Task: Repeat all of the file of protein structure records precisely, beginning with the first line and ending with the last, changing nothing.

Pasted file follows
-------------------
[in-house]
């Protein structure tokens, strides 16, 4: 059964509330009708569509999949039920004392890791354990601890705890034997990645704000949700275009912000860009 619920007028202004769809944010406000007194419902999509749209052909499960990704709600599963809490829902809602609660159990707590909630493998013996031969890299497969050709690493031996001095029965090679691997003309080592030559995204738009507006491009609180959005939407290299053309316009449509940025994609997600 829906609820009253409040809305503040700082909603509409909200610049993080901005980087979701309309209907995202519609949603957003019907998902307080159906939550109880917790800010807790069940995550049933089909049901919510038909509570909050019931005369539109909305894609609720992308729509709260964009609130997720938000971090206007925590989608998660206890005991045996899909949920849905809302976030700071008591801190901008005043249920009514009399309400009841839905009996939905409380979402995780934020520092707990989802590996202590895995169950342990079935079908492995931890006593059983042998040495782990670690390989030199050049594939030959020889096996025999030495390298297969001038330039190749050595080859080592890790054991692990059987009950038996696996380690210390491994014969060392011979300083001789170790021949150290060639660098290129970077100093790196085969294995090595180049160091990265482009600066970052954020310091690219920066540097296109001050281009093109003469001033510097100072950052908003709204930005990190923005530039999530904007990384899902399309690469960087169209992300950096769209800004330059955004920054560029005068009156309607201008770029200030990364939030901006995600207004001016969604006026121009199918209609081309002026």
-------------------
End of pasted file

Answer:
[in-house]
């Protein structure tokens, strides 16, 4: 059964509330009708569509999949039920004392890791354990601890705890034997990645704000949700275009912000860009 619920007028202004769809944010406000007194419902999509749209052909499960990704709600599963809490829902809602609660159990707590909630493998013996031969890299497969050709690493031996001095029965090679691997003309080592030559995204738009507006491009609180959005939407290299053309316009449509940025994609997600 829906609820009253409040809305503040700082909603509409909200610049993080901005980087979701309309209907995202519609949603957003019907998902307080159906939550109880917790800010807790069940995550049933089909049901919510038909509570909050019931005369539109909305894609609720992308729509709260964009609130997720938000971090206007925590989608998660206890005991045996899909949920849905809302976030700071008591801190901008005043249920009514009399309400009841839905009996939905409380979402995780934020520092707990989802590996202590895995169950342990079935079908492995931890006593059983042998040495782990670690390989030199050049594939030959020889096996025999030495390298297969001038330039190749050595080859080592890790054991692990059987009950038996696996380690210390491994014969060392011979300083001789170790021949150290060639660098290129970077100093790196085969294995090595180049160091990265482009600066970052954020310091690219920066540097296109001050281009093109003469001033510097100072950052908003709204930005990190923005530039999530904007990384899902399309690469960087169209992300950096769209800004330059955004920054560029005068009156309607201008770029200030990364939030901006995600207004001016969604006026121009199918209609081309002026």